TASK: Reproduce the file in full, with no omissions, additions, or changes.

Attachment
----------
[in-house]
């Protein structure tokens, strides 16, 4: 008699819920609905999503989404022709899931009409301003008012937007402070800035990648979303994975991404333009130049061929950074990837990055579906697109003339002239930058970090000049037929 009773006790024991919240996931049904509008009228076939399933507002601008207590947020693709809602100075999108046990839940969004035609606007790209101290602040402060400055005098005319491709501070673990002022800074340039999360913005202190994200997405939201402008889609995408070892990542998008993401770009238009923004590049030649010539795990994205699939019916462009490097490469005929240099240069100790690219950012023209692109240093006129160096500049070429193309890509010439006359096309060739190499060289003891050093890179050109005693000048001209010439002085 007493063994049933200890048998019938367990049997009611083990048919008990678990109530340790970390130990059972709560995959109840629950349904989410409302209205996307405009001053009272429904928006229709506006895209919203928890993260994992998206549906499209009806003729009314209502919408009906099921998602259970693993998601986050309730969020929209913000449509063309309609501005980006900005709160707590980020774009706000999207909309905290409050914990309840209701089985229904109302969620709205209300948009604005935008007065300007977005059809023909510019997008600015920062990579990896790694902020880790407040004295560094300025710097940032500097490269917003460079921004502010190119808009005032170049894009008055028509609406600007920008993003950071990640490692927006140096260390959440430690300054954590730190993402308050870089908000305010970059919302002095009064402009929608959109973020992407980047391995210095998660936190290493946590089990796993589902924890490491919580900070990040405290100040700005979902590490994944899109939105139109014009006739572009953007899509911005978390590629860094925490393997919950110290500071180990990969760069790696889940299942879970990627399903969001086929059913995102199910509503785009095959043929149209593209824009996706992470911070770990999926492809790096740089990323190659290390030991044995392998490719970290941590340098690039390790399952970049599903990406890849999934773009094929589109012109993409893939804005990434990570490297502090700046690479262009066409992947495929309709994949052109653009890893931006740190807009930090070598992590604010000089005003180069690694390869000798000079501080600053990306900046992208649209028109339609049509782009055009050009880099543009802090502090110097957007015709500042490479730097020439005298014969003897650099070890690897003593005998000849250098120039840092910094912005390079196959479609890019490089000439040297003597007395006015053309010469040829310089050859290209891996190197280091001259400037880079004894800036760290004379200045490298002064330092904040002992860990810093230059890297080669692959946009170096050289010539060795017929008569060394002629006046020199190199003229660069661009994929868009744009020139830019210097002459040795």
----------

[in-house]
């Protein structure tokens, strides 16, 4: 008699819920609905999503989404022709899931009409301003008012937007402070800035990648979303994975991404333009130049061929950074990837990055579906697109003339002239930058970090000049037929 009773006790024991919240996931049904509008009228076939399933507002601008207590947020693709809602100075999108046990839940969004035609606007790209101290602040402060400055005098005319491709501070673990002022800074340039999360913005202190994200997405939201402008889609995408070892990542998008993401770009238009923004590049030649010539795990994205699939019916462009490097490469005929240099240069100790690219950012023209692109240093006129160096500049070429193309890509010439006359096309060739190499060289003891050093890179050109005693000048001209010439002085 007493063994049933200890048998019938367990049997009611083990048919008990678990109530340790970390130990059972709560995959109840629950349904989410409302209205996307405009001053009272429904928006229709506006895209919203928890993260994992998206549906499209009806003729009314209502919408009906099921998602259970693993998601986050309730969020929209913000449509063309309609501005980006900005709160707590980020774009706000999207909309905290409050914990309840209701089985229904109302969620709205209300948009604005935008007065300007977005059809023909510019997008600015920062990579990896790694902020880790407040004295560094300025710097940032500097490269917003460079921004502010190119808009005032170049894009008055028509609406600007920008993003950071990640490692927006140096260390959440430690300054954590730190993402308050870089908000305010970059919302002095009064402009929608959109973020992407980047391995210095998660936190290493946590089990796993589902924890490491919580900070990040405290100040700005979902590490994944899109939105139109014009006739572009953007899509911005978390590629860094925490393997919950110290500071180990990969760069790696889940299942879970990627399903969001086929059913995102199910509503785009095959043929149209593209824009996706992470911070770990999926492809790096740089990323190659290390030991044995392998490719970290941590340098690039390790399952970049599903990406890849999934773009094929589109012109993409893939804005990434990570490297502090700046690479262009066409992947495929309709994949052109653009890893931006740190807009930090070598992590604010000089005003180069690694390869000798000079501080600053990306900046992208649209028109339609049509782009055009050009880099543009802090502090110097957007015709500042490479730097020439005298014969003897650099070890690897003593005998000849250098120039840092910094912005390079196959479609890019490089000439040297003597007395006015053309010469040829310089050859290209891996190197280091001259400037880079004894800036760290004379200045490298002064330092904040002992860990810093230059890297080669692959946009170096050289010539060795017929008569060394002629006046020199190199003229660069661009994929868009744009020139830019210097002459040795």